Author Topic: Interesting and Unusual Bikes You've Seen  (Read 402245 times)

Cudzoziemiec

  • Solar powered, tea fuelled cycle-wol
Re: Interesting and Unusual Bikes You've Seen
« Reply #2750 on: January 28, 2019, 06:27:45 pm »
Looks as if it's based around an oversize pair of handcuffs!
sideways bounding monkey lounging under fruit tree

Re: Interesting and Unusual Bikes You've Seen
« Reply #2751 on: January 28, 2019, 06:36:58 pm »
It has to be, given the general impracticality of putting a mechanical drivetrain in there.  Other issues left as an exercise for the reader, but the whole thing comes across as one of those design student creations which has escaped into the real worldhttps://neofold.com/

File under not-road-legal vehicles that have wheels and are faster than walking.

My bold.
This. Very much so.
£956.13?
I don't think so.

Re: Interesting and Unusual Bikes You've Seen
« Reply #2752 on: January 29, 2019, 12:41:56 pm »
It has to be, given the general impracticality of putting a mechanical drivetrain in there.  Other issues left as an exercise for the reader, but the whole thing comes across as one of those design student creations which has escaped into the real worldhttps://neofold.com/

File under not-road-legal vehicles that have wheels and are faster than walking.

My bold.
This. Very much so.
£956.13?
I don't think so.

Well, exactly. You could buy a folding e-bike for that, which would have more uses.
Quote from: Kim
^ This woman knows what she's talking about.

Re: Interesting and Unusual Bikes You've Seen
« Reply #2753 on: January 29, 2019, 03:48:38 pm »
How many attempts have there been at all-electric drivetrains? Folding utility bikes might be one application where they just might make sense, especially if you can add a small battery for e-assist.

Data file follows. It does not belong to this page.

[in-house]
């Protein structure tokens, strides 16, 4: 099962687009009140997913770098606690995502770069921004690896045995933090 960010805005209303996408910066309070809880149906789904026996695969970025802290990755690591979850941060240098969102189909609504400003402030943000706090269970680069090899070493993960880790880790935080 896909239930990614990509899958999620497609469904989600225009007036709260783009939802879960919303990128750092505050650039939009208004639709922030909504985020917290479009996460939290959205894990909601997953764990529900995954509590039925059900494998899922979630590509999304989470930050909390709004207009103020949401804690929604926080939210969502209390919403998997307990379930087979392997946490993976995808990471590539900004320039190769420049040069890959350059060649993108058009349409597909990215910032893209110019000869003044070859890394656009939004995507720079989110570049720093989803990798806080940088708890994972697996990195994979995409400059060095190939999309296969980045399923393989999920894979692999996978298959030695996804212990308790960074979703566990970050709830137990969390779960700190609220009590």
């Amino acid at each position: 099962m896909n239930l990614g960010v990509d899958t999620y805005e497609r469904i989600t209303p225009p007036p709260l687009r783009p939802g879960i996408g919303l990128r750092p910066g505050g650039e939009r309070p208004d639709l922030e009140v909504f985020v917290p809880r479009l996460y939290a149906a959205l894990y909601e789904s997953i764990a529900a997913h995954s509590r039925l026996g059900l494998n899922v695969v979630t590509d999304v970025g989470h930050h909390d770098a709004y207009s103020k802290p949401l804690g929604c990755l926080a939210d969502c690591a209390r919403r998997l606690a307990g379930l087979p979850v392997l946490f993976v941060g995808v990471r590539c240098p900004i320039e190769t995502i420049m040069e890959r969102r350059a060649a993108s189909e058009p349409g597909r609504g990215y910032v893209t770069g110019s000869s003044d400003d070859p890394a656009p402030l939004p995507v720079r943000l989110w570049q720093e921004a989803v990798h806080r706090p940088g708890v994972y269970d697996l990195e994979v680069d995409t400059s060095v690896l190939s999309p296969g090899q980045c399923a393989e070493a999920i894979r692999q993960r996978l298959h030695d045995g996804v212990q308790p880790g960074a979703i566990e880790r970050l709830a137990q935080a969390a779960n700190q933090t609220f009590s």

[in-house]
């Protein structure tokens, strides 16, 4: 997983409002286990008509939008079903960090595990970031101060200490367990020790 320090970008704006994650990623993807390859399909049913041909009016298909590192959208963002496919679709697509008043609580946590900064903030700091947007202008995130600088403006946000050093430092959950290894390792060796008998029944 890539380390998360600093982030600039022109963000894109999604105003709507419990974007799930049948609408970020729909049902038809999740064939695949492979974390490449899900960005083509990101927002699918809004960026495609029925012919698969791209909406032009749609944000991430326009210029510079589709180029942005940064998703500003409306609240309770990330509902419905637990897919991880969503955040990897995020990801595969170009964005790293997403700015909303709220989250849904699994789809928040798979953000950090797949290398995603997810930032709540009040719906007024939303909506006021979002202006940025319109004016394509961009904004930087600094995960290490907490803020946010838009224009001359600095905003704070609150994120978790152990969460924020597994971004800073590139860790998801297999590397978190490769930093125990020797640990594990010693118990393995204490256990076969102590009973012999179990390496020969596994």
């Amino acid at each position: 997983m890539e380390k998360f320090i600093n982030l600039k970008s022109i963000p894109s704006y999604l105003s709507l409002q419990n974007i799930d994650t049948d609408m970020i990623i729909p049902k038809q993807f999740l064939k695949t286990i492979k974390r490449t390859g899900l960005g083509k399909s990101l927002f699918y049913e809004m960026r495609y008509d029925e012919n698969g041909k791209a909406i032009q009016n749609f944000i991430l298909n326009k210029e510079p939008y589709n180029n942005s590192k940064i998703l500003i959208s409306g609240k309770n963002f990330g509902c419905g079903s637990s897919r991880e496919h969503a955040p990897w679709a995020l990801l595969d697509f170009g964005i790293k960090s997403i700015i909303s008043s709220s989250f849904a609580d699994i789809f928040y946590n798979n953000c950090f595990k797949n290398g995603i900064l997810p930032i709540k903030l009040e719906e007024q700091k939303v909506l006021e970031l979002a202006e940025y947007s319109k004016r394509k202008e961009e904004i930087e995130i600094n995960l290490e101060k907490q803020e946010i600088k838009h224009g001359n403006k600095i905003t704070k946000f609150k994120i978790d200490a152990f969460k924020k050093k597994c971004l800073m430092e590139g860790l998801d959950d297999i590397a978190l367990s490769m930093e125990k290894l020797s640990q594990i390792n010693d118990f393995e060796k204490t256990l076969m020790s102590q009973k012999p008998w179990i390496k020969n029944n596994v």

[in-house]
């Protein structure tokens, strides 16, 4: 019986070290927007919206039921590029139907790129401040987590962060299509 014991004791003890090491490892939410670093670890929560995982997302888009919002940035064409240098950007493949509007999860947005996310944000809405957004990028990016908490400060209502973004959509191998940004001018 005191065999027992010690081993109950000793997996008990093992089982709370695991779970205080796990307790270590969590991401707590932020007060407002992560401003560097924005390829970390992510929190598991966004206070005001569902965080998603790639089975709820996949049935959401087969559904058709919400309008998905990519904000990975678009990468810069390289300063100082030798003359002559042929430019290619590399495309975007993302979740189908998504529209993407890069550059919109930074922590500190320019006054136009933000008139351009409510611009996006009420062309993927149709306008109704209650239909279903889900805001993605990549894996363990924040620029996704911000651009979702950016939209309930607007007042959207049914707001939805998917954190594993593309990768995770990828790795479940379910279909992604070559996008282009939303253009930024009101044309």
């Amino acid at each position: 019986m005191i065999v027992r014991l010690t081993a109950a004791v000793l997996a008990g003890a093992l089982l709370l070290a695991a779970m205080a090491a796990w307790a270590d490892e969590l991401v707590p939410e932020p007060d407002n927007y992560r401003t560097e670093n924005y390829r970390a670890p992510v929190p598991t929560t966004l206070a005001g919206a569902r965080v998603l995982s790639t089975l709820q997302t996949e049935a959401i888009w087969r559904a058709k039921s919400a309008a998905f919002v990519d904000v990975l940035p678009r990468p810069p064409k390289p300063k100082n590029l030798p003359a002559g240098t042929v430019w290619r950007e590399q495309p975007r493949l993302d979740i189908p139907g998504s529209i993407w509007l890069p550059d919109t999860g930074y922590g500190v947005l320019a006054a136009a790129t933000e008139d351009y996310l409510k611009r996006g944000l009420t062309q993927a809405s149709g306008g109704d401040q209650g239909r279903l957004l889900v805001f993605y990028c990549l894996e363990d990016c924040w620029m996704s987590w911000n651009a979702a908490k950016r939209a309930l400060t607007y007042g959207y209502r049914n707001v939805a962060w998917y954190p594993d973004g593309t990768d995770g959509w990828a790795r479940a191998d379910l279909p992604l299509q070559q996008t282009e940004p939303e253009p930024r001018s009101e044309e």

Kim

  • Timelord
Re: Interesting and Unusual Bikes You've Seen
« Reply #2754 on: January 29, 2019, 04:11:46 pm »
How many attempts have there been at all-electric drivetrains? Folding utility bikes might be one application where they just might make sense, especially if you can add a small battery for e-assist.

The efficiency gets you if you rely on human power alone, but as you say, that's not such a problem if it's an e-assist bike anyway.  It's something that would be interesting to play with, as you effectively get a software-defined CVT.  And no exposed oily bits.

I suspect the compelling argument against it is that you can make it even more mechanically simple by swapping the genset at the cranks for a simple sensor and adding a bit more battery capacity instead.
To ride the Windcheetah, first, you must embrace the cantilever...

Re: Interesting and Unusual Bikes You've Seen
« Reply #2755 on: January 29, 2019, 06:17:06 pm »
 
The efficiency gets you if you rely on human power alone, but as you say, that's not such a problem if it's an e-assist bike anyway.  It's something that would be interesting to play with, as you effectively get a software-defined CVT.  And no exposed oily bits.

How big are the losses likely to be - 10% overall? In which case it might still make sense (FCVO) for a utility bike in places with civilised infrastructure, especially if the lack of chain means you can design a cunning fold or what have you.

Quote
I suspect the compelling argument against it is that you can make it even more mechanically simple by swapping the genset at the cranks for a simple sensor and adding a bit more battery capacity instead.

Which makes me wonder in a rules-lawyery kind of way: is a vehicle with a 250W motor and cranks that aren't connected to anything but a pedal sensor, a road-legal bicycle?

Re: Interesting and Unusual Bikes You've Seen
« Reply #2756 on: January 29, 2019, 06:26:26 pm »
I test rode a Mando Footloose that tried this a few years ago. The basic problem is that spinning a generator that has no feel to it in relation to your riding is really unpleasant. It also had very little resistance to the pedals so you probably weren't contributing much power.

Kim

  • Timelord
Re: Interesting and Unusual Bikes You've Seen
« Reply #2757 on: January 29, 2019, 07:30:13 pm »
Which makes me wonder in a rules-lawyery kind of way: is a vehicle with a 250W motor and cranks that aren't connected to anything but a pedal sensor, a road-legal bicycle?

AIUI the pedals have to be capable of 'propelling' the cycle, so probably not.
To ride the Windcheetah, first, you must embrace the cantilever...

JennyB

  • Old enough to know better
Re: Interesting and Unusual Bikes You've Seen
« Reply #2758 on: January 30, 2019, 02:35:23 pm »
How many attempts have there been at all-electric drivetrains? Folding utility bikes might be one application where they just might make sense, especially if you can add a small battery for e-assist.